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Chimeric receptor design: What, Why and How
In silico protocol

Chimeric receptor design: What, Why and How


Protocol for making protein chimeras with a rat G protein coupled receptor (RI7) and Your Favorite Receptor. The order of the DNA sequence looks like this: RI7-[Your Favorite Receptor]-RI7


One of the requirements for a working GPCR is that the receptor should be localized into the outside membrane of yeast cell. By replacing the N-terminal part of Your Favorite Receptor by the N-terminal ends of a receptor that is known to be localized into the outside membrane of Saccharomyces cerevisiae (R17), Your Favorite Receptor (YFR) will also be localized into the membrane. The C-terminal part of a GPCR is the alpha subunit binding region. If this is replaced by the RI7 regions a higher affinity with the alpha subunit can be reached [1].


With this step-by-step protocol we guide you trough all the in silico designing steps. After this the DNA can be transformed in yeast and you have your own olfactory yeast!

In silico protocol

  1. 1. What: Get your receptor protein sequence code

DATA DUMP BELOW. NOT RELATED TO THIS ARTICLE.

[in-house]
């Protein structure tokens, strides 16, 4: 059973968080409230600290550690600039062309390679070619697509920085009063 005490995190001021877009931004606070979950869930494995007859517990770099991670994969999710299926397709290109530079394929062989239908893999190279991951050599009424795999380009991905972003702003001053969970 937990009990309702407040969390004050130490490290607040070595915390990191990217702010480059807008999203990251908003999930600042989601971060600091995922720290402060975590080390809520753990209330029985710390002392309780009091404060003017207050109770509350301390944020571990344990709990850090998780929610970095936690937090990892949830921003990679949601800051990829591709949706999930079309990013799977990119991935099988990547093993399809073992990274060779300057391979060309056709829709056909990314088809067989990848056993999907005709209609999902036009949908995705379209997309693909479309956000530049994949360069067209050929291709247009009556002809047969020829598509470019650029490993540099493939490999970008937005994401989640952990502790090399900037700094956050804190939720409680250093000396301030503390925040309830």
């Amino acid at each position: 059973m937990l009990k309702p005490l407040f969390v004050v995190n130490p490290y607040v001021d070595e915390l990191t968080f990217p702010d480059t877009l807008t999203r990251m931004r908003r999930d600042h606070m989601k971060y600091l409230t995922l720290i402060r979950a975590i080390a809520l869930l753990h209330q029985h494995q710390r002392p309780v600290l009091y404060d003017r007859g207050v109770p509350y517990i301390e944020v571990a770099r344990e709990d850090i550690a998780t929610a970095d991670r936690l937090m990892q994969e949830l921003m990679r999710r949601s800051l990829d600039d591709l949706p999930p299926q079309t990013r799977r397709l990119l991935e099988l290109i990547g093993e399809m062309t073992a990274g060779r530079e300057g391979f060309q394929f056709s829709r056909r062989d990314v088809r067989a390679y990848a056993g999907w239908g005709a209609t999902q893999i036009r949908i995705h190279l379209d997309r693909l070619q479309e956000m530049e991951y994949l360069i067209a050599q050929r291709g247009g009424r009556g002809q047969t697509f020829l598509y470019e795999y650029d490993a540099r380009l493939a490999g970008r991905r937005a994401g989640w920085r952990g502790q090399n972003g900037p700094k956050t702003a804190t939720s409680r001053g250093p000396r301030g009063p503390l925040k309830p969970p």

Why: To introduce a new receptor chimera in yeast you should start with a GPCR with at least a known sequence and preferably a known ligand.
    How: By using earlier research on GPCRs. For example a nice GPCR database is Copy the DNA sequence and the protein sequence in a text file.
  2. 2. What: look for the transmembrane regions
    Why: Normally GPCRs have seven transmembrane regions. The N-terminal loop is important for the localization in the membrane and should be replaced by the RI7 N-terminal sequence. The C-terminal region directly after the last transmembrane part codes for the alpha-subunit binding region. If this region is replaced by the RI7 region a higher affinity with the alpha subunit can be reached.
    How: Go to, enter the protein sequence code and find protein motifs for Saccharomyces cerevisiae and the original species. Compare the Global domain table. Ideally it finds seven transmembrane regions that all have approximately the same length (quite a conserved domains are found ). When this is not the case, investigate the hydrophobicity by a hydrophobicity index (analysis can be done by Matlab Bioinformatics tool, but this less conclusive due to multiple hydrophobicity indexes).